The Military Can Track Your Gadgets

Your apps are telling on you

Key Takeaways

  • The US military is reportedly buying the movement data of people around the world for testing and overseas operations.
  • The use of personal data by the military is raising privacy concerns.
  • Users can protect their privacy against data collection by being aware of applications that ask for location information.
Blue tone city scape with maps pins over various locations
Mongkol Chuewong / Getty Images

Reports that the U.S. military is buying the movement data of people around the world is an example of how apps and smart devices are leaking information without users knowing about it.

The military, according to Vice, is using the data it collects both for testing and actual overseas operations. Location data is gathered from everything from smartwatches to apps, and observers say users should be aware that devices could be releasing their location.

"Most people do not realize that smart devices are constantly talking to each other, communicating their identity and location in an intense connectivity known as the Internet of Things," Larry Pang, Head of Business Development at IoTeX, a company that creates smart devices, said in an email interview. "This raises real privacy concerns. If devices are talking, then you can be sure institutions are listening and an unsuspecting public cannot fathom the scope of this surveillance."

Dating Gives You Away

Software with predominantly Muslim users, including dating apps, were among the products releasing information that was then scooped up by the military. The Special Operations Command, a branch of the military tasked with counterterrorism, counterinsurgency, and special reconnaissance, bought access to a service that collects location data for use on overseas special forces operations.

"Users don’t associate the use of a dating app with military location surveillance."

The Wall Street Journal also reports that the Air Force is testing software sold by SignalFrame, a wireless technology company, that can peer into cellphones to find the location and identity of more than half a billion peripheral devices.

"SignalFrame’s product can turn civilian smartphones into listening devices—also known as sniffers—that detect wireless signals from any device that happens to be nearby," the report said. "The company, in its marketing materials, claims to be able to distinguish a Fitbit from a Tesla from a home-security device, recording when and where those devices appear in the physical world."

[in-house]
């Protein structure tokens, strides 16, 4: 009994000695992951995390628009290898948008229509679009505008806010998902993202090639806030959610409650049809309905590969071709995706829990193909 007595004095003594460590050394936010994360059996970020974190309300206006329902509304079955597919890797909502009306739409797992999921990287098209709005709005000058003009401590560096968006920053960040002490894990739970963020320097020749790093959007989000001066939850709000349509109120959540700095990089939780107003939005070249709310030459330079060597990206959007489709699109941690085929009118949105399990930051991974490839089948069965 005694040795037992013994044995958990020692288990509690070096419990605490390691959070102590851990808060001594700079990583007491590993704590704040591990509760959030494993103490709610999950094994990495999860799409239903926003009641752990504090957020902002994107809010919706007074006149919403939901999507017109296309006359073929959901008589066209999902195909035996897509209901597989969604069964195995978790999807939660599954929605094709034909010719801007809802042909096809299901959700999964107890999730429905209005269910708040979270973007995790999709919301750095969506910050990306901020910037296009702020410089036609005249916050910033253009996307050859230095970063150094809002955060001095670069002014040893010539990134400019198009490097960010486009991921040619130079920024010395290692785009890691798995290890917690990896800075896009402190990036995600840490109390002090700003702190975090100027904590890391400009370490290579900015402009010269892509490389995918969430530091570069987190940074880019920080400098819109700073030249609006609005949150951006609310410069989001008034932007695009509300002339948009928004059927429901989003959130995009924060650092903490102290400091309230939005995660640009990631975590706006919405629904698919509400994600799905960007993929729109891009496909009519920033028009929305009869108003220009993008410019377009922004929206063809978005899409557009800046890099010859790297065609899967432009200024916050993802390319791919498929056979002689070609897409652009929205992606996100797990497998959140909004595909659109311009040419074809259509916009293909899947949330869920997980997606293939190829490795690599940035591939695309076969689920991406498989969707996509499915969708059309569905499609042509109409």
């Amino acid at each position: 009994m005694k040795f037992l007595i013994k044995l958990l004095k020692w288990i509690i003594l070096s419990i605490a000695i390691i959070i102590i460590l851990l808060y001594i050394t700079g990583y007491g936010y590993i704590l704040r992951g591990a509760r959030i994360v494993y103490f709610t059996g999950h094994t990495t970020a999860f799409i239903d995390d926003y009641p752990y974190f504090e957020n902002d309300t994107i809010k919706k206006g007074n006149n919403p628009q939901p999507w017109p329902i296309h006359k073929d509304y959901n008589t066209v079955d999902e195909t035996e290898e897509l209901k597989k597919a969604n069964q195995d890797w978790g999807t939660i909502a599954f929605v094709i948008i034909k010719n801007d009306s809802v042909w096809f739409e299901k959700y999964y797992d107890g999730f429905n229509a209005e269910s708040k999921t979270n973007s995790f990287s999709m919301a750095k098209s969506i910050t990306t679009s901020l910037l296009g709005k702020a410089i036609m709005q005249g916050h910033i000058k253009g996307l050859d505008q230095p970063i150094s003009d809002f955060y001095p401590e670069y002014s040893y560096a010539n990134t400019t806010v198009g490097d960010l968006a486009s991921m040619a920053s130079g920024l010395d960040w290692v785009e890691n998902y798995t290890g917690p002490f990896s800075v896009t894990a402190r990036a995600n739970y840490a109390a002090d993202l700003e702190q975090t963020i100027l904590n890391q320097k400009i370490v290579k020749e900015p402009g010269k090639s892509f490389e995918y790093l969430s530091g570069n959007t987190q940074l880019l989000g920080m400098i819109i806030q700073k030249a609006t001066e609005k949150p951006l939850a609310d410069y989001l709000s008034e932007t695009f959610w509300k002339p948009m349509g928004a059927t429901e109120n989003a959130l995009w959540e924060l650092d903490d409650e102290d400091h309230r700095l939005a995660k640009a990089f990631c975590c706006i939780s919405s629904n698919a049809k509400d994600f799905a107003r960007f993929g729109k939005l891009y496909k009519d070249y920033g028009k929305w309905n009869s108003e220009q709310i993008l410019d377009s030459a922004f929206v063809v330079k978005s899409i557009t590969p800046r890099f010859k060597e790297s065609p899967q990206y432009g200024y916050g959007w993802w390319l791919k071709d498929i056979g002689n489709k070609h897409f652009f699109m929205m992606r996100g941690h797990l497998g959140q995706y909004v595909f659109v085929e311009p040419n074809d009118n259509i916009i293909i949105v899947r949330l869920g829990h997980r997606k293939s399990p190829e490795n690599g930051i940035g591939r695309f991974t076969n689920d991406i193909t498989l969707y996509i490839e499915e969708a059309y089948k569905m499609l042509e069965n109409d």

Legal, but Immoral?

The software used by Signal Frame is raising privacy concerns even though it may be legal and the technology unclassified, Pang said.

"It exacerbates what is an asymmetric data war as corporations and institutions harvest and cross-reference data from smart devices such as smart cameras, watches, even cars, to create detailed pictures of people’s lives," he added. "Citizens often acquiesce to these privacy violations because they are carried out in the name of a cause that has widespread support."

Global communication icon with network connections line above crowded people walking
MR.Cole_Photographer / Getty Images

Part of the problem is that many people are unaware of the data they’re releasing when they don’t read terms of service agreements, observers say.

"Users don’t associate the use of a dating app with military location surveillance," Nevin Markwart, chief information security officer at FutureVault, an information sharing software company, said in an email interview. "That’s the problem with broadly worded TOS agreements, which are contracts of adhesion (cannot be negotiated) and are almost never read by the person consenting."

"If devices are talking, then you can be sure institutions are listening and an unsuspecting public cannot fathom the scope of this surveillance."

Users can protect their privacy against data collection by being aware of applications that ask for location information, experts say. However, this can "be tough as many of us have opted into applications for specific purposes of being tracked, such as mapping applications," Colin Constable, the co-founder and CTO of data privacy firm The @ Company, said in an email interview. "But then we don’t realize that we’re being tracked for other entirely different purposes as well."

Check your mobile app and mobile settings, advises Constable, and be aware that your location is also tracked by your mobile operating system, be it Android or Apple iOS. He suggests going into your phone’s settings and disabling location-tracking by application.

In recent years, we’ve grown used to the idea that big tech companies and marketers are keeping tabs on our digital footprint. But the news that the military is using location data should make you scramble to check your privacy settings.

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